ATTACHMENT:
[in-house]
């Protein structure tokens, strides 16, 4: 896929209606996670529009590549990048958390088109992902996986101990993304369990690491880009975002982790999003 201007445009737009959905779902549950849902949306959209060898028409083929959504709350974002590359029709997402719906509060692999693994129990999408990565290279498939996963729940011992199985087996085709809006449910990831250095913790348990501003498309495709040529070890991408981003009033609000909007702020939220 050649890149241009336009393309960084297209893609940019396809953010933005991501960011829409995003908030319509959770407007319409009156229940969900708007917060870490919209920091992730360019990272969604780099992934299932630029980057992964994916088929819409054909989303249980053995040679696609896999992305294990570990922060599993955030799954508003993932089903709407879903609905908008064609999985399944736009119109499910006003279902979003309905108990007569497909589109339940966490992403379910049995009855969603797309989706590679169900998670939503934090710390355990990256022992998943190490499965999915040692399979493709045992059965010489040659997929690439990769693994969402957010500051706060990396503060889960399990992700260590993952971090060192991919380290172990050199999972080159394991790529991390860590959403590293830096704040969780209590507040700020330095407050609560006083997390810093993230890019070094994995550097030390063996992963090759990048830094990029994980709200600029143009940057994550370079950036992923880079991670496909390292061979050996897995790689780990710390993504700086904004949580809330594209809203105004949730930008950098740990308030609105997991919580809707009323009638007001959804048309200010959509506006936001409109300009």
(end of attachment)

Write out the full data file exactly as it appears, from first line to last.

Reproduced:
[in-house]
């Protein structure tokens, strides 16, 4: 896929209606996670529009590549990048958390088109992902996986101990993304369990690491880009975002982790999003 201007445009737009959905779902549950849902949306959209060898028409083929959504709350974002590359029709997402719906509060692999693994129990999408990565290279498939996963729940011992199985087996085709809006449910990831250095913790348990501003498309495709040529070890991408981003009033609000909007702020939220 050649890149241009336009393309960084297209893609940019396809953010933005991501960011829409995003908030319509959770407007319409009156229940969900708007917060870490919209920091992730360019990272969604780099992934299932630029980057992964994916088929819409054909989303249980053995040679696609896999992305294990570990922060599993955030799954508003993932089903709407879903609905908008064609999985399944736009119109499910006003279902979003309905108990007569497909589109339940966490992403379910049995009855969603797309989706590679169900998670939503934090710390355990990256022992998943190490499965999915040692399979493709045992059965010489040659997929690439990769693994969402957010500051706060990396503060889960399990992700260590993952971090060192991919380290172990050199999972080159394991790529991390860590959403590293830096704040969780209590507040700020330095407050609560006083997390810093993230890019070094994995550097030390063996992963090759990048830094990029994980709200600029143009940057994550370079950036992923880079991670496909390292061979050996897995790689780990710390993504700086904004949580809330594209809203105004949730930008950098740990308030609105997991919580809707009323009638007001959804048309200010959509506006936001409109300009």